I meant to post this last weekend, but you know how things go. And quite frankly, posting crap on the internet is not really my first priority...ever. On one hand I understand how this can be used as a sort of journal as well as an important part of marketing myself and my wares. On the other hand, I just don't care. It is sometimes annoying and feels like an obligation as opposed to something I want to do.
And on that note, here we go. The past few weeks, while school was on semester break, I got quite a bit of work done. I was pleased. School started the 3rd, though, and since then studio work has come almost to a stand still. So I guess this is actually a look back at what I accomplished the last week of break.
These are a couple simple wine sets. They are pretty simple, just cylinders, so they are good to warm up with. And they are largish, so they provide a good surface for decoration. I made these with wine cups as opposed to stemmed glasses. Not that I have anything against stemmed vessels; I have actually been working on making some to include in a wine set. In my mind, though, the stemmed glasses seem much more formal. I like the idea that these are for the more casual wine drinker; someone who is taking them on a pic-nick or just hanging out on the back porch. A cup seems more suited to that.
Salt & pepper shakers. Nothing groundbreaking or anything. I am refining the shape a bit, but you can't really tell here. And aren't potters always refining the shapes of their work a bit? At least I am.
These are parts for some banks I am working on. My wife said make banks...so I make banks. I made a few of these a while back actually, and was ruminating on how best to get the money out. I went with lidded banks for these. Perhaps a bit more difficult to save money if they are so easy to get into, but I guess folks will just have to learn some self control. (A tall order these days, I know.)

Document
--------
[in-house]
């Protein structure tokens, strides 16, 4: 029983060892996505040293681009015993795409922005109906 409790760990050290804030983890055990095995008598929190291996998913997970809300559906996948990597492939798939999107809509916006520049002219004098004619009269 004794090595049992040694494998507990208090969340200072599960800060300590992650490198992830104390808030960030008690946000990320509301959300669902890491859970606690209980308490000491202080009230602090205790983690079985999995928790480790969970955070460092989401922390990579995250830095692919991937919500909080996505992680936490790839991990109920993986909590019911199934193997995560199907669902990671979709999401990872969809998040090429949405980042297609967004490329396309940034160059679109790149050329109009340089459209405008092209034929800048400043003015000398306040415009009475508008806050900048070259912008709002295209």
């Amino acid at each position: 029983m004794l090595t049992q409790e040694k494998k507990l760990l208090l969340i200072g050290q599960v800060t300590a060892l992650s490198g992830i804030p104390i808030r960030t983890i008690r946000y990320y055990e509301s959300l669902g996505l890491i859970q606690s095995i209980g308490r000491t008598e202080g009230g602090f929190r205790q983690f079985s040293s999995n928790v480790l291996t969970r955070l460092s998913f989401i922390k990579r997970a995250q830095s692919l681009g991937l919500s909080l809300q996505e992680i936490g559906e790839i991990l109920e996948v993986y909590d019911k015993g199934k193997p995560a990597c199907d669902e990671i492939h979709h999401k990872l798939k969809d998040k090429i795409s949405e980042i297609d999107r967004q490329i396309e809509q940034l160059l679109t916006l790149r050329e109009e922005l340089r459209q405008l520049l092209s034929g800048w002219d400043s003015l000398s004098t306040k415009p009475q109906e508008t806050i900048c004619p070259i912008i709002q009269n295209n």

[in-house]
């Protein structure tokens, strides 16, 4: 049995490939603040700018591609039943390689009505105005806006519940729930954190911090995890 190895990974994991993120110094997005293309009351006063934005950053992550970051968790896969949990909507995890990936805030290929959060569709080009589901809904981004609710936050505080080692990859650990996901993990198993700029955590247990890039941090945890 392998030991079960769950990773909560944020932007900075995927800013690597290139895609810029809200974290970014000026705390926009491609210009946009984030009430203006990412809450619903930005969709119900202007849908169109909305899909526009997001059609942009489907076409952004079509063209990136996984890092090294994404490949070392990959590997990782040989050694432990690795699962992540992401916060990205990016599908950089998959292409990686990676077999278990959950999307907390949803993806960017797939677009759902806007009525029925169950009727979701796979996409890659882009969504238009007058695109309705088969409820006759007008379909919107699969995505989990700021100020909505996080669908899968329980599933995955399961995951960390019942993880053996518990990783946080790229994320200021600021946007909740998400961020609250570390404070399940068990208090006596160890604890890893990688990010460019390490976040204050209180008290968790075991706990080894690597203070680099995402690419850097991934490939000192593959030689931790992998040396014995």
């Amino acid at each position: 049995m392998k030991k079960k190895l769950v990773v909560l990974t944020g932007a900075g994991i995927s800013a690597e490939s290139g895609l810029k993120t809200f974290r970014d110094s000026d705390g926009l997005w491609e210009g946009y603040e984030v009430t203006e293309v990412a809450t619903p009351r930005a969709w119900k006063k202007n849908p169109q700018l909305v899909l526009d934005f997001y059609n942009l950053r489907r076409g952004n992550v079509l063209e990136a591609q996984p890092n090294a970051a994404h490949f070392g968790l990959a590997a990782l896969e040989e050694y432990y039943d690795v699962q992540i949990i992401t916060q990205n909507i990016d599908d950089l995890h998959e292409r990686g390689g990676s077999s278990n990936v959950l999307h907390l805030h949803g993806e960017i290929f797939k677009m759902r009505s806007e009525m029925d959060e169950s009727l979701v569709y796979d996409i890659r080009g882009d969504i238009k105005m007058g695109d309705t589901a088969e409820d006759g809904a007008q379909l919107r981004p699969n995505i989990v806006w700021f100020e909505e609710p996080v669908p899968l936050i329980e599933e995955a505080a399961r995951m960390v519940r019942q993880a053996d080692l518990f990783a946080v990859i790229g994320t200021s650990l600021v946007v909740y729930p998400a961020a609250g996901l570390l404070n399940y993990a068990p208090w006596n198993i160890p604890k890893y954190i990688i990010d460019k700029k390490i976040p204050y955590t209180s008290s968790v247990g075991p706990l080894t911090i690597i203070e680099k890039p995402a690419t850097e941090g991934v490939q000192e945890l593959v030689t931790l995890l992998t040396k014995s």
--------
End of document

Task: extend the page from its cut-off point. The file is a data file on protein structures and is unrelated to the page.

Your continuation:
So these are bases and lids. I made sure to leave enough clay on these lids to trim an ample knob. They are actually all trimmed now, but no pictures yet.
And the one below is an almost completed bank. I obviously did not leave enough clay to trim a knob on this one, but that was intentional. The plan for this was an animal knob. A pig, specifically. Easy enough, right? Well, apparently not. I attempted to make a nice little pig to stick on top there, then I attempted to make another...then I attempted to make another.
I even had a nice little toy pig to look at when making these attempts. But alas I could not come up with anything I was happy with. Part of the problem is that I want to have at least a somewhat realistic animal. I do not, however, want to spend a great deal of time modeling and carving the animal.
Solution? Obviously practice is the most logical one. The more animals I make the better and faster I will be able to make them. I am looking into other options, though, to expedite the process. I have considered finding or making a plaster mold of a small toy pig, leaving a knob and stamping the top of it with a pig stamp, carving the image of a pig into the lid, etc. I would really rather have a three dimensional animal on there, though. Any suggestions send them my way.
And finally, my wife said make salt cellars...so I made salt cellars. The lid of the one in front is small enough that it doesn't really need a knob, but I think it would probably look better if it had one. Neither has a space for a spoon, but these were fun to make so I will undoubtedly make more in the future, perhaps with spoons.
I guess that is all for now. We did not have school today due to inclement weather. I may post something regarding that topic later.